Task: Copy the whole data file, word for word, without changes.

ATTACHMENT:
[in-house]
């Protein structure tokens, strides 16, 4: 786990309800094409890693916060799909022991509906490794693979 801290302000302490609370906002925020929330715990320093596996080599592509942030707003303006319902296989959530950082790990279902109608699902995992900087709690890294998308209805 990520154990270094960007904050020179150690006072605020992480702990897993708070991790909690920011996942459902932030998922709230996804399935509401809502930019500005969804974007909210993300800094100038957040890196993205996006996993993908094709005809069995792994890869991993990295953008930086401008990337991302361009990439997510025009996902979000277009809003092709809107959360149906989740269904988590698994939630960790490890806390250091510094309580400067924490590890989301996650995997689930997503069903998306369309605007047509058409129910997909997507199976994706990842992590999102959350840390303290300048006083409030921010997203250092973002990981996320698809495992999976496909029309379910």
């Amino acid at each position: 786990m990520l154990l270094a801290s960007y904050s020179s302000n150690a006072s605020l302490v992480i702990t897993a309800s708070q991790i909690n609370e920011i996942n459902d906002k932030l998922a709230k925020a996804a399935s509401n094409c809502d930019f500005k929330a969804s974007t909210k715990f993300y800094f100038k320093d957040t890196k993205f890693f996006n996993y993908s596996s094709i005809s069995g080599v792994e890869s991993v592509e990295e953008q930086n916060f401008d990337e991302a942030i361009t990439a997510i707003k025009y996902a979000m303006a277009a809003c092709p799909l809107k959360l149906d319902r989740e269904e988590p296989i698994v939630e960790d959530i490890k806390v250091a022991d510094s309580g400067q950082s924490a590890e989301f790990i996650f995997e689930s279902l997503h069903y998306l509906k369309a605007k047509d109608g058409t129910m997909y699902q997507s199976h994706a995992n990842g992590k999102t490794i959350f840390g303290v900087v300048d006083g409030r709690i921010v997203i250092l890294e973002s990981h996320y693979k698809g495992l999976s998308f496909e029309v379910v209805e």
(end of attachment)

[in-house]
């Protein structure tokens, strides 16, 4: 786990309800094409890693916060799909022991509906490794693979 801290302000302490609370906002925020929330715990320093596996080599592509942030707003303006319902296989959530950082790990279902109608699902995992900087709690890294998308209805 990520154990270094960007904050020179150690006072605020992480702990897993708070991790909690920011996942459902932030998922709230996804399935509401809502930019500005969804974007909210993300800094100038957040890196993205996006996993993908094709005809069995792994890869991993990295953008930086401008990337991302361009990439997510025009996902979000277009809003092709809107959360149906989740269904988590698994939630960790490890806390250091510094309580400067924490590890989301996650995997689930997503069903998306369309605007047509058409129910997909997507199976994706990842992590999102959350840390303290300048006083409030921010997203250092973002990981996320698809495992999976496909029309379910």
């Amino acid at each position: 786990m990520l154990l270094a801290s960007y904050s020179s302000n150690a006072s605020l302490v992480i702990t897993a309800s708070q991790i909690n609370e920011i996942n459902d906002k932030l998922a709230k925020a996804a399935s509401n094409c809502d930019f500005k929330a969804s974007t909210k715990f993300y800094f100038k320093d957040t890196k993205f890693f996006n996993y993908s596996s094709i005809s069995g080599v792994e890869s991993v592509e990295e953008q930086n916060f401008d990337e991302a942030i361009t990439a997510i707003k025009y996902a979000m303006a277009a809003c092709p799909l809107k959360l149906d319902r989740e269904e988590p296989i698994v939630e960790d959530i490890k806390v250091a022991d510094s309580g400067q950082s924490a590890e989301f790990i996650f995997e689930s279902l997503h069903y998306l509906k369309a605007k047509d109608g058409t129910m997909y699902q997507s199976h994706a995992n990842g992590k999102t490794i959350f840390g303290v900087v300048d006083g409030r709690i921010v997203i250092l890294e973002s990981h996320y693979k698809g495992l999976s998308f496909e029309v379910v209805e």